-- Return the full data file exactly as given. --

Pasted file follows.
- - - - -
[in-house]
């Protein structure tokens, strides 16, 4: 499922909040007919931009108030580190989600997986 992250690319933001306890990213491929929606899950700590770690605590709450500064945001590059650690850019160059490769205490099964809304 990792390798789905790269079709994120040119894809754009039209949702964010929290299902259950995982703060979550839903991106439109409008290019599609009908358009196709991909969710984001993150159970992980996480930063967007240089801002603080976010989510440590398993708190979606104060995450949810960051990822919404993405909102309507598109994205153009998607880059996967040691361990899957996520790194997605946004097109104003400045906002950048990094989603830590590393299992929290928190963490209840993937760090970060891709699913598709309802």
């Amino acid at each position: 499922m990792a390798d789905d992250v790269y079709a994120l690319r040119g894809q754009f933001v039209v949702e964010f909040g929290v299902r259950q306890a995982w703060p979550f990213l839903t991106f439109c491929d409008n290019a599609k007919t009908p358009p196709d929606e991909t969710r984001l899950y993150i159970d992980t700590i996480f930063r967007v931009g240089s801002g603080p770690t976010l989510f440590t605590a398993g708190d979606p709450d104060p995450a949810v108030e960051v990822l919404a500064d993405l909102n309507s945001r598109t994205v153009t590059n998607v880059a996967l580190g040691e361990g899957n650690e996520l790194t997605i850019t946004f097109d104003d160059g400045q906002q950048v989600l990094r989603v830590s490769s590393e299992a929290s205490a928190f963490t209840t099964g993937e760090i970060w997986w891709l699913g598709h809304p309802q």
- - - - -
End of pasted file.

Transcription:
[in-house]
């Protein structure tokens, strides 16, 4: 499922909040007919931009108030580190989600997986 992250690319933001306890990213491929929606899950700590770690605590709450500064945001590059650690850019160059490769205490099964809304 990792390798789905790269079709994120040119894809754009039209949702964010929290299902259950995982703060979550839903991106439109409008290019599609009908358009196709991909969710984001993150159970992980996480930063967007240089801002603080976010989510440590398993708190979606104060995450949810960051990822919404993405909102309507598109994205153009998607880059996967040691361990899957996520790194997605946004097109104003400045906002950048990094989603830590590393299992929290928190963490209840993937760090970060891709699913598709309802």
């Amino acid at each position: 499922m990792a390798d789905d992250v790269y079709a994120l690319r040119g894809q754009f933001v039209v949702e964010f909040g929290v299902r259950q306890a995982w703060p979550f990213l839903t991106f439109c491929d409008n290019a599609k007919t009908p358009p196709d929606e991909t969710r984001l899950y993150i159970d992980t700590i996480f930063r967007v931009g240089s801002g603080p770690t976010l989510f440590t605590a398993g708190d979606p709450d104060p995450a949810v108030e960051v990822l919404a500064d993405l909102n309507s945001r598109t994205v153009t590059n998607v880059a996967l580190g040691e361990g899957n650690e996520l790194t997605i850019t946004f097109d104003d160059g400045q906002q950048v989600l990094r989603v830590s490769s590393e299992a929290s205490a928190f963490t209840t099964g993937e760090i970060w997986w891709l699913g598709h809304p309802q």